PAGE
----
“May flavors talaga ng conditions ng Pilipinas (You sense the different conditions across the Philippines).…We are telling our story in a way that only we can understand it,” WAIIAN and Calix say, finishing each other’s sentences. Beyond just gathering inspiration from what styles in hip-hop are currently trending, what remains is that Filipino hip-hop songs reflect the communities where the artists come from. “It depends on what the material conditions are.”
It is clear that hip-hop has its roots in class. Dr. Mendoza shares, “Usually, but not always, those who enter hip-hop are those who have experienced oppression or grew up in poverty…. ’Yung kalaban nila (Their rivals were fellow) [hip hop heads], mga alternative bands, mga fans of [Eraserheads]…. Because those who could buy instruments [could afford them]. Having a band was ‘middle-class.’”
This is why a lot of both underground and mainstream Filipino rappers tend to tackle themes about “getting out of the ghetto” or “the hustle.” A lot of the time, it’s rooted in actual experiences of using music as a mode not just of upward mobility, but of livelihood as well.
Both Calix and WAIIAN have been outspoken in the past about the social conditions in the Philippines, whether its poverty and inequality or corruption in the government. In fact, Calix, together with fellow rapper BLKD, released a 12-track record, KOLATERAL, commenting on former President Rodrigo Duterte’s drug war in the country.
For them, the current issues in the country directly affect and influence the local hip-hop scene. They talk about how there are many rappers in the Philippines who are socially aware — after all, hip-hop was created as a means to “fight the power” — but some may not be outspoken about it because their views might affect their audience, and in turn, their career.
“We don’t know if an artist is making music to feed his family…. So, [it’s like] ‘Why would I risk my career by saying [things] my followers may or may not like?’ May ganon na (Those are) instances [that we also have to consider]. Nakadepende sa social conditions ng bansa natin yung mga lumalabas sa bunganga ng rapper kaysa sa kanta o kaysa sa social media (What comes out of a rapper’s mouth is dependent on the country’s social conditions, as opposed to the music or social media).”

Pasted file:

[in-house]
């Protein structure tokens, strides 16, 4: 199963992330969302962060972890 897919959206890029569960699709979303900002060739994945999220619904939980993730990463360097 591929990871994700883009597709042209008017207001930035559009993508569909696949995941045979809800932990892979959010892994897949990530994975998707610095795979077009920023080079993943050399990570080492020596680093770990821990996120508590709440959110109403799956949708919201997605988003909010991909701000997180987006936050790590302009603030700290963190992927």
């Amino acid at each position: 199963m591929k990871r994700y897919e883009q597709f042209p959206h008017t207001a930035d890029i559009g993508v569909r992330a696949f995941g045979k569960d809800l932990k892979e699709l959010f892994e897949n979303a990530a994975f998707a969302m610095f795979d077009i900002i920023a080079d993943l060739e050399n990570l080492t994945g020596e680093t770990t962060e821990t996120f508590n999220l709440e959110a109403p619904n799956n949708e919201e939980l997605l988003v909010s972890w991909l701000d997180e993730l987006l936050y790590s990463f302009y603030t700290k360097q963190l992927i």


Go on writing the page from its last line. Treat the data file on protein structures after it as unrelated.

The class divide in our country also manifests itself in the local hip-hop scene, where your economic status can determine how you start or continue your career. Calix goes on to explain how an artist can’t separate their persona from their reality outside of music. “It [your social conditions] will affect it [your career]. That’s what artists don’t realize sometimes; that they’re also laborers. They are producing cultural labor. Just because you’re a rapper or an artist doesn’t mean you’re above society. Nah, man, you are in there with the other workers. Just like other workers who are exploited by big, multimillion-dollar companies, that’s also what happens with artists, whether they’re signed or not. If you’re signed, you have a lot of opportunities to perform at different stages, but you [can] still get ripped off by your label.”
It is this richness in the experiences of budding and established rappers all over the country that contribute to how the genre is shaped every day. Beyond that, it’s a genre that is built on solidarity with other artists, all working together to achieve their goals doing what they love. It’s the spirit behind the numerous collaborations between artists and the presence of rap collectives in the scene. It’s the spirit that mobilizes cross-regional movements, like the Paraisla movement in the Visayas-Mindanao region that’s dedicated to platforming Bisaya rappers.
“Huwag ka lang makulong sa Spotify (Don’t just be limited to Spotify),” WAIIAN and Calix advise. “Marami pang artists na magaling na hindi lang sikat (There are many other talented artists who just aren’t well-known).”
The genre is vast, diverse, and can serve as an authentic reflection of contemporary society in the country. Filipino hip-hop both crosses cultural boundaries and celebrates them, whether someone is rapping in English, Filipino, Bisaya, or any other tongue.
“Filipino hip-hop is not being recognized enough,” Dr. Mendoza asserts. “[And it’s time] that they receive better treatment.” – Rappler.com